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I’ve been reflecting a lot lately on what it would take for me to consider myself a success. It could be the less than overwhelming response to my last book or the approach of a large numbered birthday, but there has been an unusual amount of navel gazing. If I don’t figure this out shortly, I’m likely to run into something hard and its going to hurt. I don’t do a lot of the angst-filled woe-is-my-life thing generally, so it could just be that I’m not that good at it, but I can’t figure out exactly when or how I could get to the exact spot where I nod my head sagely, decide that I have made it and have a lengthy lie down. If it’s money earned, how much? If it’s book sales, how many? There’s really no end point. Number of books published? What did the last one do?

Lying down is something that I do well (which could be another reason for the aforementioned issues with success) but even so, I have trouble picturing myself relaxing, job done. And this is from someone who has envisioned multiple battle scenes between imaginary creatures with barely a passing sweat. I’ve jumped a few hurdles – I got an agent and a publishing deal – but even then, that’s not quite enough. The agent didn’t sell either of my books and even with a publisher, there is no guarantee of sales. Like a desperate miner panning for gold, I’m hoping the next one will be the one to make it (or the one after that possibly). It’s the hope that keeps you going and the fact that there’s nothing else I’d rather be doing. But what if I stopped chasing success? It would do away with the nagging feelings of disappointment when things don’t go as I envisioned, but would that just be accepting failure? If there is no hunger (or more superficially the ability to haul out some actual accomplishments when meeting people at parties) is there a reason to get out of bed in the morning, other than small children bouncing on my head?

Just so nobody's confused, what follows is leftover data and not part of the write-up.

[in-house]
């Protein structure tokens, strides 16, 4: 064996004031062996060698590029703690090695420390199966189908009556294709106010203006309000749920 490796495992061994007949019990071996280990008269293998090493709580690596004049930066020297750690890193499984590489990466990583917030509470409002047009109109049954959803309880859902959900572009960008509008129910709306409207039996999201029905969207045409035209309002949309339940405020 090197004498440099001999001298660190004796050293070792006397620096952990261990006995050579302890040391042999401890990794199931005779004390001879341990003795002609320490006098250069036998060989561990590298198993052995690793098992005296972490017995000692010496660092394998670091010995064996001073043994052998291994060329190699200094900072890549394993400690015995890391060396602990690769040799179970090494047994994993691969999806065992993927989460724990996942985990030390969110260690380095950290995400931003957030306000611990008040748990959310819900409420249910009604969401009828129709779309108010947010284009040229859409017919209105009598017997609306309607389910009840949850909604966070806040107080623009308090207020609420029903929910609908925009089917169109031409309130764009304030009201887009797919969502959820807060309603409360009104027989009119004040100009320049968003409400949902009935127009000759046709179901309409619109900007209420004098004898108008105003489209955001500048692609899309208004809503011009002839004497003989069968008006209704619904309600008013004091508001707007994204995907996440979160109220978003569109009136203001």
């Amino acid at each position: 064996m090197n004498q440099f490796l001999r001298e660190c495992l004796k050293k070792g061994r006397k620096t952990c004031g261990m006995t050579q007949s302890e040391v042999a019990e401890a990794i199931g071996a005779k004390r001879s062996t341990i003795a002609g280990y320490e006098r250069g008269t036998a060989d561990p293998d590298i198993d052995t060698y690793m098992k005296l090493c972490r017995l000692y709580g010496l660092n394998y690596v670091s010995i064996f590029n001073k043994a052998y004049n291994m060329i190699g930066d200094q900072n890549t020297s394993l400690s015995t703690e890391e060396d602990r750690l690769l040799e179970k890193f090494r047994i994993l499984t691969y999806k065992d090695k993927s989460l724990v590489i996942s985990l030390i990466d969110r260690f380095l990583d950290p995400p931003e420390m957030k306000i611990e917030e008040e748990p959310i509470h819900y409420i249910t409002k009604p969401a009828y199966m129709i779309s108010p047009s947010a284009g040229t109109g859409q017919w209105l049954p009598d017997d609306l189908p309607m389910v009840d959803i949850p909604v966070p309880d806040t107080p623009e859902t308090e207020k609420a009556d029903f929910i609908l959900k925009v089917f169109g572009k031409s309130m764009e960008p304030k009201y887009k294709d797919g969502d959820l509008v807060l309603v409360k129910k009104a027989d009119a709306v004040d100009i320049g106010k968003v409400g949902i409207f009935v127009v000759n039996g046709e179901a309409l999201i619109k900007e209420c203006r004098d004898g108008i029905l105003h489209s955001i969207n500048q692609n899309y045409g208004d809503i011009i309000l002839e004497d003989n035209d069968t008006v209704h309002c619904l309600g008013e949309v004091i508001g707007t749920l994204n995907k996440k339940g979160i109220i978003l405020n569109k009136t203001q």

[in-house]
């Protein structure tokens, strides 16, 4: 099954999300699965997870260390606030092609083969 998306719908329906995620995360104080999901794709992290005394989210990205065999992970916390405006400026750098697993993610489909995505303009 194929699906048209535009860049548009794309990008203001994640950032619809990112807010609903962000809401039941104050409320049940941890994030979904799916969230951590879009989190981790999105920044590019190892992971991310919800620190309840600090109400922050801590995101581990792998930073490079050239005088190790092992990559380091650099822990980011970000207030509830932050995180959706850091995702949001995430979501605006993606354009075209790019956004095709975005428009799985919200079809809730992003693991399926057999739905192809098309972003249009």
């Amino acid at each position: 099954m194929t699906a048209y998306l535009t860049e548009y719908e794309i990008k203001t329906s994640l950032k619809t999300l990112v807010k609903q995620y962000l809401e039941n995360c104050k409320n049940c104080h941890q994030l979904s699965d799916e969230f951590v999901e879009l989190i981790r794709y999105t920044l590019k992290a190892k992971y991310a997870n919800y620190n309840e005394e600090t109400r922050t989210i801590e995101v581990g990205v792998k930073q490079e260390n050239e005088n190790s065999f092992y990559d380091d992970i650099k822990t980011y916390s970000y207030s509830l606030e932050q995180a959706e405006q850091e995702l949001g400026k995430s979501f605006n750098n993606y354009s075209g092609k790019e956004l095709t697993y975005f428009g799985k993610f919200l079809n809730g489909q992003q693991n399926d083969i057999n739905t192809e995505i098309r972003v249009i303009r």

It was suggested to me by someone recently that maybe I could write a non-controversial, sweet, formulaic novel and possibly make some decent sales. My immediate reaction was NO! Absolutely not! but then I thought about it some more. There is nothing wrong with me doing that, it’s not like I have delusions of grandeur, but deep down there is a fear that even if I did that, sold myself to the devil of commercialism, it still might not sell. And that would leave me in the completely untenable position of having nothing else to blame. I need to hold on to my excuses, along with the idea that I’d rather write something I find interesting than solely for the money. But between you and me? I’d write anything if it was certain to be another Fifty Shades and I defy you to find another writer who’d disagree.